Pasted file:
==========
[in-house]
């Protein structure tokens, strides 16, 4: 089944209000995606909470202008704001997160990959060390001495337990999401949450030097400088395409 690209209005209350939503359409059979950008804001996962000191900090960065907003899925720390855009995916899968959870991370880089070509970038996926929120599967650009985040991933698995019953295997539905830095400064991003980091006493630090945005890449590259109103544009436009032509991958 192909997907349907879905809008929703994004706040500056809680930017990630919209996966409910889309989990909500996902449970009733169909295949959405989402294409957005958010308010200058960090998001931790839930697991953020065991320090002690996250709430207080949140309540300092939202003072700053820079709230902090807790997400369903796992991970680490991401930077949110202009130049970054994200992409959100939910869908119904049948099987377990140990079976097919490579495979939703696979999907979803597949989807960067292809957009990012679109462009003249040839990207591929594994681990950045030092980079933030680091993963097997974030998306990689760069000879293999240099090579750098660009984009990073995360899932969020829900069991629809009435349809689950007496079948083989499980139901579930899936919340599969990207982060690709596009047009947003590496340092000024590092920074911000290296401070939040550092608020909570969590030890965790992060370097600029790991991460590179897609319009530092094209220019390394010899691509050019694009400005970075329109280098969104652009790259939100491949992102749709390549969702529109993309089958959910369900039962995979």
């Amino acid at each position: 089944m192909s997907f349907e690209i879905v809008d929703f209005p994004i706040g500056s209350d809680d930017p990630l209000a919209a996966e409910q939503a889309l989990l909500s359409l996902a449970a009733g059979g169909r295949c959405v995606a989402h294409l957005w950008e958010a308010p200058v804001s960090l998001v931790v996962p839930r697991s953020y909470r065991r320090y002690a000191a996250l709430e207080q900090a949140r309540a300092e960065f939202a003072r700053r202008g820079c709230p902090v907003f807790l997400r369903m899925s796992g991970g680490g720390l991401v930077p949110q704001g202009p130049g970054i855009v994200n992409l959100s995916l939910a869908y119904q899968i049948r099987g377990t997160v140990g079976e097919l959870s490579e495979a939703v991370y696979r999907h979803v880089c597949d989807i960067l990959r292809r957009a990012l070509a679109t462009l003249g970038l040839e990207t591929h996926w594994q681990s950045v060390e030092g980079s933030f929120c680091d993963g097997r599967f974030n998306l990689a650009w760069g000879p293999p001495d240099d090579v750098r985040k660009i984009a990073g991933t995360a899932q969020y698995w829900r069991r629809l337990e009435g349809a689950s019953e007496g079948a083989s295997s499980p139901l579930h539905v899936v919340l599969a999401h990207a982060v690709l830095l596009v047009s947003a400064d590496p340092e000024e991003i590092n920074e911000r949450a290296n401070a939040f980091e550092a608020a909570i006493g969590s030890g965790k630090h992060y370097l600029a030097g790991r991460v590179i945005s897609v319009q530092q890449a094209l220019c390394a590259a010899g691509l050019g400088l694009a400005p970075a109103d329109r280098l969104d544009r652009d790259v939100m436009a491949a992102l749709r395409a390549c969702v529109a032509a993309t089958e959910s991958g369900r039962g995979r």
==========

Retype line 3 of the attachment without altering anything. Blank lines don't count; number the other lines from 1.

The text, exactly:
């Amino acid at each position: 089944m192909s997907f349907e690209i879905v809008d929703f209005p994004i706040g500056s209350d809680d930017p990630l209000a919209a996966e409910q939503a889309l989990l909500s359409l996902a449970a009733g059979g169909r295949c959405v995606a989402h294409l957005w950008e958010a308010p200058v804001s960090l998001v931790v996962p839930r697991s953020y909470r065991r320090y002690a000191a996250l709430e207080q900090a949140r309540a300092e960065f939202a003072r700053r202008g820079c709230p902090v907003f807790l997400r369903m899925s796992g991970g680490g720390l991401v930077p949110q704001g202009p130049g970054i855009v994200n992409l959100s995916l939910a869908y119904q899968i049948r099987g377990t997160v140990g079976e097919l959870s490579e495979a939703v991370y696979r999907h979803v880089c597949d989807i960067l990959r292809r957009a990012l070509a679109t462009l003249g970038l040839e990207t591929h996926w594994q681990s950045v060390e030092g980079s933030f929120c680091d993963g097997r599967f974030n998306l990689a650009w760069g000879p293999p001495d240099d090579v750098r985040k660009i984009a990073g991933t995360a899932q969020y698995w829900r069991r629809l337990e009435g349809a689950s019953e007496g079948a083989s295997s499980p139901l579930h539905v899936v919340l599969a999401h990207a982060v690709l830095l596009v047009s947003a400064d590496p340092e000024e991003i590092n920074e911000r949450a290296n401070a939040f980091e550092a608020a909570i006493g969590s030890g965790k630090h992060y370097l600029a030097g790991r991460v590179i945005s897609v319009q530092q890449a094209l220019c390394a590259a010899g691509l050019g400088l694009a400005p970075a109103d329109r280098l969104d544009r652009d790259v939100m436009a491949a992102l749709r395409a390549c969702v529109a032509a993309t089958e959910s991958g369900r039962g995979r």